A Shooting At An Indiana Middle School Has Reportedly Injured At Least 2 People

Joe Raedle/Getty Images News/Getty Images

One week after a shooting at a Santa Fe high school left eight students and two teachers dead, another school shooting has been reported in Noblesville, Indiana. An attacker opened fire in the morning at the city's Noblesville West Middle School and was taken into police custody by 9 a.m. Early reports indicated that two people injured in the shooting were sent to the hospital.

The victims were a student and teacher who were being treated at separate hospitals and whose conditions were not immediately released. Riverview Health reported that a third student was being treated at its facility for a broken ankle.

A school receptionist told CNN shortly after the event that the school was on lockdown. Many students were evacuated on buses and sent to nearby Noblesville High School, which was also on lockdown, to be picked up by their families there. According to WTHR, all lockdowns had been lifted by 10:30 a.m local time.

Noblesville is about 25 miles outside the state capital of Indianapolis. Noblesville West is one of two middle schools in the district and serves 1,354 students. The shooting occurred one week before its school year was set to end on June 1.

Eyewitness accounts suggest that a science teacher may have saved lives by helping to apprehend the shooter. "I literally just spoke with a seventh grader who was in the room where this happened," news anchor Dan Spehler told CBS4 on Friday morning. "She confirmed what I heard from another person who lives nearby that this was in a science classroom and that a science teacher may have been the one to literally tackle this kid and swat the gun away from him." It is unclear whether that teacher is the one being treated for injuries at the hospital.

Gov. Eric Holcomb responded to the attack on Twitter on Friday. Along with other state officials, he said that he is "monitoring the situation at Noblesville West MS on plane to Indy from Europe." He added that the police "are working with local responders [and] will offer all assistance needed. Our thoughts are with all those affected by this horrible situation."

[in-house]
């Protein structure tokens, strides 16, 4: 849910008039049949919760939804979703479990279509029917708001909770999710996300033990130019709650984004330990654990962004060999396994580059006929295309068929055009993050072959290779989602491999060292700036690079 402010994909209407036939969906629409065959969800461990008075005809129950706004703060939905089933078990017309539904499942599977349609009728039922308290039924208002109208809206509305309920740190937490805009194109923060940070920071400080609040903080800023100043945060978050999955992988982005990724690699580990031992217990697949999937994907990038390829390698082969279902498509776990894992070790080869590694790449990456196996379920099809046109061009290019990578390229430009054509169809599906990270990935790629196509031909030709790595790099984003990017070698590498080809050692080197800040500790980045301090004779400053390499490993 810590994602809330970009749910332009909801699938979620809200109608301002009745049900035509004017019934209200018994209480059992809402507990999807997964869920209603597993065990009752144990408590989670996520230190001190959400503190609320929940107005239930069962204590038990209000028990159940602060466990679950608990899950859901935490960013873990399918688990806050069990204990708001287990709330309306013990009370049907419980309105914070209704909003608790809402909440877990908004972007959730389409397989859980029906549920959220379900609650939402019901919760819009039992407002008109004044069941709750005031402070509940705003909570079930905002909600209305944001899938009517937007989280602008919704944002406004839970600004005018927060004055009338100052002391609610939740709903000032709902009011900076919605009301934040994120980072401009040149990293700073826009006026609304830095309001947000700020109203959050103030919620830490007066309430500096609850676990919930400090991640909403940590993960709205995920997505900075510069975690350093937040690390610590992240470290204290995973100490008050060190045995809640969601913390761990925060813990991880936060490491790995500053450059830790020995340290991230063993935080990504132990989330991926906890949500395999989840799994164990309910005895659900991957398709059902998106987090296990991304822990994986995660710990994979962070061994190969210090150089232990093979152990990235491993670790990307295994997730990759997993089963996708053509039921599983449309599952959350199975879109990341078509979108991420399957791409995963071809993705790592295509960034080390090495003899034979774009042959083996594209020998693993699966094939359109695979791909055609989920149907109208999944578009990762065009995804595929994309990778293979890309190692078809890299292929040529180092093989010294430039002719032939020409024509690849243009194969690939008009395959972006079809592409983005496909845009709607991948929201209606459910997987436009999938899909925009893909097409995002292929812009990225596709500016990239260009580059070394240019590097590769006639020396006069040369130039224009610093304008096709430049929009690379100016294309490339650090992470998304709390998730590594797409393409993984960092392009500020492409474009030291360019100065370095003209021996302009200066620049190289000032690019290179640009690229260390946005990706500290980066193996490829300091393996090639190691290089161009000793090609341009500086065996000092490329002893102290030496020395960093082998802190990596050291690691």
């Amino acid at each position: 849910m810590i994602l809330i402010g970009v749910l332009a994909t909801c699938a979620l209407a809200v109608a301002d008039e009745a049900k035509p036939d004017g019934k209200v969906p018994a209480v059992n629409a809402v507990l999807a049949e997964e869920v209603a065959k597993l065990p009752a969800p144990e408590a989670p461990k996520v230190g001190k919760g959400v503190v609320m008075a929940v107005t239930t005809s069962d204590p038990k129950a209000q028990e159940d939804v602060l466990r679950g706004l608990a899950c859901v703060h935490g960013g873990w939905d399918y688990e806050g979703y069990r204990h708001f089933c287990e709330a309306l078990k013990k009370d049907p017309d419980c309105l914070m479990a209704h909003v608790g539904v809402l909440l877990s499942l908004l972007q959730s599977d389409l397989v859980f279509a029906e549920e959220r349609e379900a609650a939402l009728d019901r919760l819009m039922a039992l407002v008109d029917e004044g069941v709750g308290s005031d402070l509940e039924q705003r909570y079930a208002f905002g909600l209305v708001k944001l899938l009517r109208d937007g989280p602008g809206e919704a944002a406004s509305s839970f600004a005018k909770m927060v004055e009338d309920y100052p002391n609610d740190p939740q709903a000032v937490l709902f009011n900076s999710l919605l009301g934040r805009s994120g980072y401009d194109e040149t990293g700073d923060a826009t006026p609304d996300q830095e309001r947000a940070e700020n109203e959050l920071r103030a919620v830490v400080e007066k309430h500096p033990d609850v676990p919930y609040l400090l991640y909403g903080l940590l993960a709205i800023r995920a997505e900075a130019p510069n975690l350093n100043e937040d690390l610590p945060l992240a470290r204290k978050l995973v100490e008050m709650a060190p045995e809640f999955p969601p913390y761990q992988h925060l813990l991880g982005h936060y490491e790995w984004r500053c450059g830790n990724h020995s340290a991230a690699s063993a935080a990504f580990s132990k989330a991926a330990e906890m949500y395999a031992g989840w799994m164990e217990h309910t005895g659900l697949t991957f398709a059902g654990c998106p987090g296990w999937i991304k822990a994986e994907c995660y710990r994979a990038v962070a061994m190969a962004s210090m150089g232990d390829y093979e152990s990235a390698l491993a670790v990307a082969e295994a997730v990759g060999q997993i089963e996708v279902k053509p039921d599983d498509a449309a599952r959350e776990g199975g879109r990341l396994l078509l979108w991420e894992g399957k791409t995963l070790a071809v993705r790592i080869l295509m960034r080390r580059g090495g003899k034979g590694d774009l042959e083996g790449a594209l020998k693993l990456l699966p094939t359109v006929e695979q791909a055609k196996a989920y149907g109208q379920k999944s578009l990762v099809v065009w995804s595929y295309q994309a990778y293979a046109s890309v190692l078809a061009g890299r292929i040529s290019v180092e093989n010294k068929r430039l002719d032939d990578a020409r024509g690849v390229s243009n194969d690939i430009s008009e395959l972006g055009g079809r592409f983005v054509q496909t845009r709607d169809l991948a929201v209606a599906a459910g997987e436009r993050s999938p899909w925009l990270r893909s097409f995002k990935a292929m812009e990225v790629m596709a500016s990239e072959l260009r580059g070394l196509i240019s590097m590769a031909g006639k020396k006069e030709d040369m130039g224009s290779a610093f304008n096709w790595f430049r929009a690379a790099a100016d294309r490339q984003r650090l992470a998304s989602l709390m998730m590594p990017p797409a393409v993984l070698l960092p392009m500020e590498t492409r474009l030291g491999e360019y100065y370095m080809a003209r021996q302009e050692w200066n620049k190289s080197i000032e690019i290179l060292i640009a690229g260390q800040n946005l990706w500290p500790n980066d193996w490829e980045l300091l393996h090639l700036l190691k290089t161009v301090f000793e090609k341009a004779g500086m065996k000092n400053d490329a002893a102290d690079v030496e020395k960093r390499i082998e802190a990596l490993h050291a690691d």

Conversations about school safety reopened in Noblesville after February's high-profile shooting in Parkland, Florida. A group of families and other concerned community members has recently been advocating that the district invest in an expensive Net Talon security system that has been called the "safest in America." The system has only been employed by one other school, also in Indiana. The district's safety team is reviewing the suggestion.

District officials have reassured parents that all school staff members are trained to use the ALICE procedure (Alert, Lockdown, Inform, Counter, and Evacuate) in the case of an emergency. Noblesville schools regularly practice lockdown drills. According to IndyStar, the district also employs four armed police officers who stand guard in some of its 10 schools. The city's police chief has said that he hopes to eventually station an officer in each school.

Parkland survivors responded to the Noblesville shooting on social media on Friday. "I am so sorry," wrote Marjory Stoneman Douglas student Carly Novell, addressing her peers in Indiana. "You are too young. We all are."

Many Noblesville students participated in the March 14 National Walkout Day to protest gun violence, while others marked the occasion with a school-sponsored alternative event. One high school student, Delaney Amsler, created a 60-foot long banner featuring the names of every school shooting victim since 1840. Her project hung up in the hallway during the day of protest.

"I want awareness to spark action," Amsler told CBS4. "I want people to see what this cause has done and what America has done." Perhaps this latest act of violence in Noblesville will help incite state lawmakers to enact meaningful gun reform legislation. Indiana's gun laws are currently fairly lax. Gov. Holcomb, who wrote the statement on Twitter about Noblesville, is a member of the NRA.